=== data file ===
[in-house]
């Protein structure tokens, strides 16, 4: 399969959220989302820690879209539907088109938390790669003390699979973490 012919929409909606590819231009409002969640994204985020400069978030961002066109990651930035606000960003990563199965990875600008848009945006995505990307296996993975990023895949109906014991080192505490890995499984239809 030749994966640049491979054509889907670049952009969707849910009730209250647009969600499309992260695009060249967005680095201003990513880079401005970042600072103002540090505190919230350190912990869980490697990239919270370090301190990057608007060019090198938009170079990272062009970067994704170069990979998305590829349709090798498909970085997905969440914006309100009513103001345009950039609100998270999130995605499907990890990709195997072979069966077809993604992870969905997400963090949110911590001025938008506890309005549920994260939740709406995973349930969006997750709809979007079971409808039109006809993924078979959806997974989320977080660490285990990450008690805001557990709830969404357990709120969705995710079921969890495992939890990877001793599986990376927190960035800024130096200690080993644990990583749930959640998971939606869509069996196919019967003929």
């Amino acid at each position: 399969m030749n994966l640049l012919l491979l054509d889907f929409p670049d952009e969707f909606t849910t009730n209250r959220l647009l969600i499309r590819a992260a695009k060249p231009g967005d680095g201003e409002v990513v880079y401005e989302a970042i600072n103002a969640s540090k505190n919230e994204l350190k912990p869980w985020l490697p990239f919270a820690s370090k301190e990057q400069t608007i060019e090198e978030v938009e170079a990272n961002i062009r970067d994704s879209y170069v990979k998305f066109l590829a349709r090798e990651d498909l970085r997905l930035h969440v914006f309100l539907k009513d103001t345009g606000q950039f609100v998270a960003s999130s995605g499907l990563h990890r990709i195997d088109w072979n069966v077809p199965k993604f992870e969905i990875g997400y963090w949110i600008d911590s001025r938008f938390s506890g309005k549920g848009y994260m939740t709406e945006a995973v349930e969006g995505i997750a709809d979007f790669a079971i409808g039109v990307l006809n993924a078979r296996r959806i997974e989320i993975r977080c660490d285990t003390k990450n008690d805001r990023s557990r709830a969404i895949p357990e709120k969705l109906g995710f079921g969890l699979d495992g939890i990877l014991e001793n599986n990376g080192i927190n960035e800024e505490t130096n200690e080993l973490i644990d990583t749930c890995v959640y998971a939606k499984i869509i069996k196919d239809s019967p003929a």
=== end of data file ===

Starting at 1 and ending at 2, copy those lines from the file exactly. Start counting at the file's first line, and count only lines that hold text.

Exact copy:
[in-house]
């Protein structure tokens, strides 16, 4: 399969959220989302820690879209539907088109938390790669003390699979973490 012919929409909606590819231009409002969640994204985020400069978030961002066109990651930035606000960003990563199965990875600008848009945006995505990307296996993975990023895949109906014991080192505490890995499984239809 030749994966640049491979054509889907670049952009969707849910009730209250647009969600499309992260695009060249967005680095201003990513880079401005970042600072103002540090505190919230350190912990869980490697990239919270370090301190990057608007060019090198938009170079990272062009970067994704170069990979998305590829349709090798498909970085997905969440914006309100009513103001345009950039609100998270999130995605499907990890990709195997072979069966077809993604992870969905997400963090949110911590001025938008506890309005549920994260939740709406995973349930969006997750709809979007079971409808039109006809993924078979959806997974989320977080660490285990990450008690805001557990709830969404357990709120969705995710079921969890495992939890990877001793599986990376927190960035800024130096200690080993644990990583749930959640998971939606869509069996196919019967003929």